The Ruger Mini-14: Let's Get Real

If you want a Mini-14 buy one.

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Firearm Showcase: Winchester's Forgotten NATO Light Rifle? - at the Cody Firearms Museum - HIGH RES PICS!

In January, just before the 2017 SHOT Show, I got the opportunity to travel to Cody Wyoming to visit the Cody Firearms Museum at the Buffalo Bill Center of the West, to see some of their rare firearms and bring photos of them to our readers.

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Firearm Showcase: Mason Experimental 1901 Semiautomatic Rifle at the Cody Firearms Museum - HIGH RES PICS!

In January, just before the 2017 SHOT Show, I got the opportunity to travel to Cody Wyoming to visit the Cody Firearms Museum at the Buffalo Bill Center of the West, to see some of their rare firearms and bring photos of them to our readers.

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HK Shows Off the US Army's M110A1 CSASS Compact Sniper Rifle | SHOT 17

At the 2017 SHOT Show, Heckler & Koch was proudly displaying their victorious CSASS entrant, now designated the M110A1 by the US Army. The Compact Semi-Automatic Sniper System competition was created to find a lighter weight, more compact sniper weapon system to replace the Knight’s Armament M110 SASS. The H&K rifle that reportedly won the contract was slightly different than the rifle on display at the show, the latter sporting the new Geissele M-LOK handguard which replaced HK’s proprietary “backwards Keymod” negative attachment handguard.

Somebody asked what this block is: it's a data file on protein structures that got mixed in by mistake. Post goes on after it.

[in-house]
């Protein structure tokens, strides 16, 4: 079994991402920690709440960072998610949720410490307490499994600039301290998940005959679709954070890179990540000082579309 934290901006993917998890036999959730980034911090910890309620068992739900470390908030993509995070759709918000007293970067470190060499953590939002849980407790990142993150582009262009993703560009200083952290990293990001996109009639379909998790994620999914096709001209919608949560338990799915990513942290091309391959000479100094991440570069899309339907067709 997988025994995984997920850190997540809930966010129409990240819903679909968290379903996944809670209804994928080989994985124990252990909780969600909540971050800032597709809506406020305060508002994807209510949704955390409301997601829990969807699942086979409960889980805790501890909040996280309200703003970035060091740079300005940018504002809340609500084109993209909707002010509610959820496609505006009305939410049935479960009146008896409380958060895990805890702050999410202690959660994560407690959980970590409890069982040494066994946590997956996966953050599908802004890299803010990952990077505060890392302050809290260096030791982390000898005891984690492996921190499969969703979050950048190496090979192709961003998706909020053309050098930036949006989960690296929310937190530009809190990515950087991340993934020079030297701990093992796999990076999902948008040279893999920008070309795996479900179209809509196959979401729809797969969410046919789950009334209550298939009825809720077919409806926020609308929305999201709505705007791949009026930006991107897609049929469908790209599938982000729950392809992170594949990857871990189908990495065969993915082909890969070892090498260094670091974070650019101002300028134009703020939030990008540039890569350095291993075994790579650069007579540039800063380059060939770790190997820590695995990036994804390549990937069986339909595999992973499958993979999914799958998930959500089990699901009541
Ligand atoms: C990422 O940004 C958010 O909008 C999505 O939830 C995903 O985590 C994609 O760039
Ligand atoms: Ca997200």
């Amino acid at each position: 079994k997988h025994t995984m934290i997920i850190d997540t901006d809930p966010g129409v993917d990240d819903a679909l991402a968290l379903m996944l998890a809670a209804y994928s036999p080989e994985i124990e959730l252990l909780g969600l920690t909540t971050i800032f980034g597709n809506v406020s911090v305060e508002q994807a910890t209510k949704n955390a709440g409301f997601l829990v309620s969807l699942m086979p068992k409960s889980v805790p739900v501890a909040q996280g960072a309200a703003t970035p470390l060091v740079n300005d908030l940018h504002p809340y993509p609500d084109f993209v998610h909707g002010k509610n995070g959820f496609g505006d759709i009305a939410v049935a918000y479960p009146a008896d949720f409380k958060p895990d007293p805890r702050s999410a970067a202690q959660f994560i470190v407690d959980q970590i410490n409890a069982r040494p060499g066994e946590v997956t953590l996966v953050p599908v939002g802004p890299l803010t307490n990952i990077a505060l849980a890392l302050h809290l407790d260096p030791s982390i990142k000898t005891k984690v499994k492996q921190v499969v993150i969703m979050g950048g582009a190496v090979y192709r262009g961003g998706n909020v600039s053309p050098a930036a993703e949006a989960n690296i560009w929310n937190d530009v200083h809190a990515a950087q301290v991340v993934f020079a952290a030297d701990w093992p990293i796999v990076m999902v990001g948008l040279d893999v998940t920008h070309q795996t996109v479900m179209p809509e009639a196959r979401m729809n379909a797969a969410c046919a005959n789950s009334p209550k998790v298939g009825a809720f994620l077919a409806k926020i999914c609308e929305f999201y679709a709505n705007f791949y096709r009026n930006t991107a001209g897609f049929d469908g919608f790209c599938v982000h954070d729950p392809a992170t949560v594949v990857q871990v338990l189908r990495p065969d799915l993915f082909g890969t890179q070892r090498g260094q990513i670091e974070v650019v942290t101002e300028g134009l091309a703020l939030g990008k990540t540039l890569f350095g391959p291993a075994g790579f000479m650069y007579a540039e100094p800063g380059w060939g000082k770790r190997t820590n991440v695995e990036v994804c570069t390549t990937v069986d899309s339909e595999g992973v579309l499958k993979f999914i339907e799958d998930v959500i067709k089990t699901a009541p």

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Early Selfloader Mania: Italy's First Semiauto Battle Rifle, the Armaguerra Model 1939, with Forgotten Weapons

By this point, it’s impossible to hide my affinity for early selfloading rifles, and today we have another great video from Forgotten Weapons on an early Italian model that made it all the way to adoption. Though the program was cancelled before it could be produced, the Armaguerra Model 1939 rifle is still an important piece of Italian firearms history. You can learn more about it in Ian’s video embedded below:

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A Trip to the Bundeswehr's Fantastic Defense Technology Museum in Koblenz, Part 2: Selfloading Rifles, Cont'd [GUEST POST]

The history of modern small arms is in part so fascinating because of how many firearms have been developed even in obscure circumstances, and how many of those obscure small arms still exist in museums and private collections around the world. Even though I make learning about obscure modern small arms my hobby, I am continually surprised by the new and unique weapons I uncover both on the Internet and in real-life excursions to some of the aforementioned collections.

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A Trip to the Bundeswehr's Fantastic Defense Technology Museum in Koblenz, Part 1: Selfloading Rifles [GUEST POST]

The history of modern small arms is in part so fascinating because of how many firearms have been developed even in obscure circumstances, and how many of those obscure small arms still exist in museums and private collections around the world. Even though I make learning about obscure modern small arms my hobby, I am continually surprised by the new and unique weapons I uncover both on the Internet and in real-life excursions to some of the aforementioned collections.

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Taurus Carbines Seeing Use with Brazilian Police

The Brazilian Polícia Militar do Estado do Rio de Janeiro (Rio de Janeiro Military State Police) have adopted the semi-auto only CTT40C carbines, made by Taurus. Below is an embedded video of the PMERJ’s introduction to the new short barreled carbines:

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The Most Advanced Gun in the World (in 1916): The 1916 Meunier Carbine